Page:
CHICAGO HEIGHTS, Ill. (CBS) — The FBI is getting involved in an investigation into claims of questionable spending at the Chicago Heights Public Library.
Chicago Heights Public Library Board President Jamie Paicely and attorney James Ciesil – who is representing the board – told CBS 2’s Jermont Terry on Wednesday that the FBI Chicago Field Office recently contacted them requesting further documentation that was missing from a forensic audit into the questionable spending.READ MORE: Old Town Art Fair Joins Other Events Coming Back This Summer After Being Shuttered By The Pandemic
Paicely and Ciesil notified the public of the FBI request in a virtual meeting of the board on Tuesday night.
The FBI was asked by the Cook County State’s Attorney’s office to look into the claims. The current members of the Library Board, the new Chicago Heights Public Library Director, and attorney Ciesil are willing to meet with the FBI at any time. Currently, no meeting is scheduled.
The forensic audit stems from questionable spending allegations by fired library director Kelley Nichols-Brown, who is accused of mismanaging nearly half a million taxpayer dollars.
Nichols-Brown worked as the library director for Chicago Heights until the city fired her in June. She made $70,000 a year to help her oversee the city’s library.
As director, Nichols-Brown had oversight of a more than $850,000 a year budget. The forensic audit questioned where and how half of that money – $400,000 – was spent.READ MORE: CBS 2 Exclusive: Injured High School Basketball Star Recounts West Englewood Drive-By Shooting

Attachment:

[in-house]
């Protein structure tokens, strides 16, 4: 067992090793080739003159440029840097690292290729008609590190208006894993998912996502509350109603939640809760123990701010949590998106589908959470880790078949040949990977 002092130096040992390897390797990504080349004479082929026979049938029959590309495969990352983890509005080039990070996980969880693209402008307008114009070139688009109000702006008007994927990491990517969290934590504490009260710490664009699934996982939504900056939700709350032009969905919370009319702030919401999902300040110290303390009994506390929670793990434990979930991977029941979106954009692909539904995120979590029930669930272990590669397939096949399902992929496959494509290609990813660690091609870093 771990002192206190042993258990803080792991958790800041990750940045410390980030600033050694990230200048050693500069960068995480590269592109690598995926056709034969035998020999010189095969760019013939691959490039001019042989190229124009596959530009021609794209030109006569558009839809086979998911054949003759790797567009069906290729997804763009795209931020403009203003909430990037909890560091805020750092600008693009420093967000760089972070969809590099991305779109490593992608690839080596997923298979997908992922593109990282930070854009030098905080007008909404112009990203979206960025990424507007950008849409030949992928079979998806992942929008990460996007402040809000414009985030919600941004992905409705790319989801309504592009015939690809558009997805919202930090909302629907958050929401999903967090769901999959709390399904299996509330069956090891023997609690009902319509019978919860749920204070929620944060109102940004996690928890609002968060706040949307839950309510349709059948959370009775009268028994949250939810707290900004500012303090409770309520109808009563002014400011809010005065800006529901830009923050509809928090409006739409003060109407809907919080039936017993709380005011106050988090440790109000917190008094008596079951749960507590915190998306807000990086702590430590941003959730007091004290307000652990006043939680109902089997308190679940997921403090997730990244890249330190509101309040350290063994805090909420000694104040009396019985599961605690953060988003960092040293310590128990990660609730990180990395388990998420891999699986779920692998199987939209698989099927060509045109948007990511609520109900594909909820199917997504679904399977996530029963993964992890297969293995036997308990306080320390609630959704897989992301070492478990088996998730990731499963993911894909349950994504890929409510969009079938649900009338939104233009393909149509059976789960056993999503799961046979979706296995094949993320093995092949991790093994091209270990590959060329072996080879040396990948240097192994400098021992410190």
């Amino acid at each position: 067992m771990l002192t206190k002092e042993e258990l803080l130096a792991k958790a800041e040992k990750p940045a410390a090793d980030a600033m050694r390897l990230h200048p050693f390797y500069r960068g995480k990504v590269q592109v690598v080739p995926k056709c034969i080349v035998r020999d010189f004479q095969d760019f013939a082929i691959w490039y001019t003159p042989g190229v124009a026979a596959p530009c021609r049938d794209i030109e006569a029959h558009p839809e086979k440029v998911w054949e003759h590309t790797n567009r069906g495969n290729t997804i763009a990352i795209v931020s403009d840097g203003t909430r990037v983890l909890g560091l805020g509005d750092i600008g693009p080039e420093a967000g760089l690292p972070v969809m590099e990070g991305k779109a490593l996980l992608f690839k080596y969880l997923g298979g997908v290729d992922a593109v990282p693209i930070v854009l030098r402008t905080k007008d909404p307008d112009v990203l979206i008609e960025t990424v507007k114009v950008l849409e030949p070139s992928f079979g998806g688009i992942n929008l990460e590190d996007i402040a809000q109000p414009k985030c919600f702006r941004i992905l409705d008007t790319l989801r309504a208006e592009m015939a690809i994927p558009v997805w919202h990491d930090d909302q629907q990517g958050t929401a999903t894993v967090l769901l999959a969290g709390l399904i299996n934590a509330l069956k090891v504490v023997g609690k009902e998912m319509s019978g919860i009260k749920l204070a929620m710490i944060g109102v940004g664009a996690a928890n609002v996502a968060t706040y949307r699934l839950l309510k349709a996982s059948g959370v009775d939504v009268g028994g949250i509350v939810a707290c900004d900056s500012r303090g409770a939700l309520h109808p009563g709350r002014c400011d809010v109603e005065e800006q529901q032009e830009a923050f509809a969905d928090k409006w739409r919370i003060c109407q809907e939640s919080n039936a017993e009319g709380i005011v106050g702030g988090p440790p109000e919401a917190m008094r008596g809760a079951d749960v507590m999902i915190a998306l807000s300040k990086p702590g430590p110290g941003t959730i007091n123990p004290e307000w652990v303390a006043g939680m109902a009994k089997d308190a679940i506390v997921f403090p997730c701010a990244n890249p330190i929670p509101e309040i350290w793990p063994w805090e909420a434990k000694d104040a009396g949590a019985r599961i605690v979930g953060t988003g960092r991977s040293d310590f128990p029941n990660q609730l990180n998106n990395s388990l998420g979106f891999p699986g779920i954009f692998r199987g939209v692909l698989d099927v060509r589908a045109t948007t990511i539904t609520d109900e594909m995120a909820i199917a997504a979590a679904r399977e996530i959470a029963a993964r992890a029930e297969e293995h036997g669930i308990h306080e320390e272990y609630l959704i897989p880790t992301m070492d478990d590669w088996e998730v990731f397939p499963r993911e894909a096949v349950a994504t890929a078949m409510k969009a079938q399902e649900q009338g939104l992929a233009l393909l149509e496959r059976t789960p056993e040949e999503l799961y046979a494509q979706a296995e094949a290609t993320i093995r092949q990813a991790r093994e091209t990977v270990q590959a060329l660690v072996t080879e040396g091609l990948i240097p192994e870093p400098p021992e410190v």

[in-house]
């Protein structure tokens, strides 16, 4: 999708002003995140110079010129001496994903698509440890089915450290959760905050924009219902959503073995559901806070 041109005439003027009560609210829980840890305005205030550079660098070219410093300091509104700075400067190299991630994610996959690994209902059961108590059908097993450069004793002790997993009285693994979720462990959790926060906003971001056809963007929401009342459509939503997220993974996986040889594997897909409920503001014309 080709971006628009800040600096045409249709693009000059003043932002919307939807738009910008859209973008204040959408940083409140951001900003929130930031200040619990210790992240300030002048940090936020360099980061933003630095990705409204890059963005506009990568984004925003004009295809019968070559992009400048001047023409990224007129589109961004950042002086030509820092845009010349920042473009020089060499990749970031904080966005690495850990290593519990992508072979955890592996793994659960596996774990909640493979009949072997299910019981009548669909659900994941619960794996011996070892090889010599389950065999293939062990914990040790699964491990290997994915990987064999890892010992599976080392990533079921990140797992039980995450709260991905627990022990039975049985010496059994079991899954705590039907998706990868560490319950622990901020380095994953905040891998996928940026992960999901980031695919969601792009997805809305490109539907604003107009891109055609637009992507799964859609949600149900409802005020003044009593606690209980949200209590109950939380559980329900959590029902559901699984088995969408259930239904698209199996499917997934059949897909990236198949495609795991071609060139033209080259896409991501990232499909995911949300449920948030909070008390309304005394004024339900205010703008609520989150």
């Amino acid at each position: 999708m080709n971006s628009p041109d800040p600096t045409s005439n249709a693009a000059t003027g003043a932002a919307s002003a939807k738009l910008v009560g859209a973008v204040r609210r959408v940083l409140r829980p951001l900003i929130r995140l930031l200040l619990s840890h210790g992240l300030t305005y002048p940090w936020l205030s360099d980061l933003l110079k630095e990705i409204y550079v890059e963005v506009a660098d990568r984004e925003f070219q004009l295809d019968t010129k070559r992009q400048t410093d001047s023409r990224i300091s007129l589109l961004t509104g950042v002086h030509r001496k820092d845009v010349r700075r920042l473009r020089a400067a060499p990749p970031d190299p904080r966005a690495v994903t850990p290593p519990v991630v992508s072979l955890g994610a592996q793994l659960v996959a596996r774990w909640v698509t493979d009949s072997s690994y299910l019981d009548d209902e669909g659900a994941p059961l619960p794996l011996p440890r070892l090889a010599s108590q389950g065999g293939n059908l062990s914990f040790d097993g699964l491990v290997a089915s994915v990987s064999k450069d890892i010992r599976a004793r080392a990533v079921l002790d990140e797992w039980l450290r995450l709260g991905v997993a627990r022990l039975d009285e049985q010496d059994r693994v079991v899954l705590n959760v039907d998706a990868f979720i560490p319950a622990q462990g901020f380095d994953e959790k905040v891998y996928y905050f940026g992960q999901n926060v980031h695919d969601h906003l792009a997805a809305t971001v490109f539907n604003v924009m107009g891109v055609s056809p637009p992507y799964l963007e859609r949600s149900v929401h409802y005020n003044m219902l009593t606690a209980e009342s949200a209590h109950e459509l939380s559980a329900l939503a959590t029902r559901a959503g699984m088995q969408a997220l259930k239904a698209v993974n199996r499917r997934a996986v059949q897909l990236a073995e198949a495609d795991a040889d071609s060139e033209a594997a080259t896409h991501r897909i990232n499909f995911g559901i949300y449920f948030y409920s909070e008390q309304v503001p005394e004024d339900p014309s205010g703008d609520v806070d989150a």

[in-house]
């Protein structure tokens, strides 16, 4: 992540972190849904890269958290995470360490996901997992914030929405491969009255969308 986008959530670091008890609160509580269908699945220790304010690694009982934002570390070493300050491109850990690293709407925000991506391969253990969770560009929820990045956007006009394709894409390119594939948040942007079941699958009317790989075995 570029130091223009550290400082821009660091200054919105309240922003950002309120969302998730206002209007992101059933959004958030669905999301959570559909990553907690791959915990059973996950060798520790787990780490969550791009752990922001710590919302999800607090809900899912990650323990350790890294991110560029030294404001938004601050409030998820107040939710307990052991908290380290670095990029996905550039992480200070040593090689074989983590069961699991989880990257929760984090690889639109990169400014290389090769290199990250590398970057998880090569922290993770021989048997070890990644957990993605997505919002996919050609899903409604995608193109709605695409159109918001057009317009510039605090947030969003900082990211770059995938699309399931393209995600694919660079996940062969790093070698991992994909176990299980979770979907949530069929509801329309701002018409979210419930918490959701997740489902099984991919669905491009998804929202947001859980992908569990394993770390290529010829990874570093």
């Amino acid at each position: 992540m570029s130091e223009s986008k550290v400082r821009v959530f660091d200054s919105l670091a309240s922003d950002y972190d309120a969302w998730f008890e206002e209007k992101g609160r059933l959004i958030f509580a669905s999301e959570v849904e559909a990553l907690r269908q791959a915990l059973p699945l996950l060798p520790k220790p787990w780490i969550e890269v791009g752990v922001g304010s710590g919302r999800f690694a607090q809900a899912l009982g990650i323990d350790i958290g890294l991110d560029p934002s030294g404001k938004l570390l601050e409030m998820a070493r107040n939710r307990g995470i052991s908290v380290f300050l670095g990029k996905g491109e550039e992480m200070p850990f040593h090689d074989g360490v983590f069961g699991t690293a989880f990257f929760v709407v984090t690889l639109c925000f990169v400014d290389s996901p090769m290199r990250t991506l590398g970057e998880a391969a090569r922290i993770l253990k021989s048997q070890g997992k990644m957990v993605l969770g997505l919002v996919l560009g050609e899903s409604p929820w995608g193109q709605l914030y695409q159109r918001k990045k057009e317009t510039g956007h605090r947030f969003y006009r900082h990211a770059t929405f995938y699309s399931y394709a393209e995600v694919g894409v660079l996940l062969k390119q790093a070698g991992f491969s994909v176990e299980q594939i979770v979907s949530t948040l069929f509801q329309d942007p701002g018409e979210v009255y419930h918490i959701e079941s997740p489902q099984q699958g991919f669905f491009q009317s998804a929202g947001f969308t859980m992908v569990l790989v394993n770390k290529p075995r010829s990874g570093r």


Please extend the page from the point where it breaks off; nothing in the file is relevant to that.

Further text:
The audit also reveals Nichols-Brown’s credit card had countless purchases and how she switched janitorial services – paying more than $22,200 to her husband’s company, Clay Custodial, to clean the empty building. All of this went down without board approval.
But the audit goes deeper, accusing Nichols-Brown of paying out $143,960 to “23 independent contractors,” many of whom were “personal acquaintances” of the director.
One contractor’s check was “mailed to Ms. Nichols-Brown’s personal address” and the others “lived within close proximity,” or on the same block, the audit said.
If you’d like to read the entire forensic audit, all 28 pages, you can do so at this link.
While Nichols-Brown worked as the library director, she also served as an elected parks commissioner – a position she still holds. Clay Custodial was also brought on to clean the Chicago Heights parks building, and billed double the amount.
Park records show Clay Custodial started getting paid in early 2020. Records acknowledge the golf buildings are closed and “are no longer hosting banquets” due to COVID-19 restrictions. Yet, records show Clay Custodial was still getting paid through 2020.MORE NEWS: Chicago Weather: Showers By Daybreak
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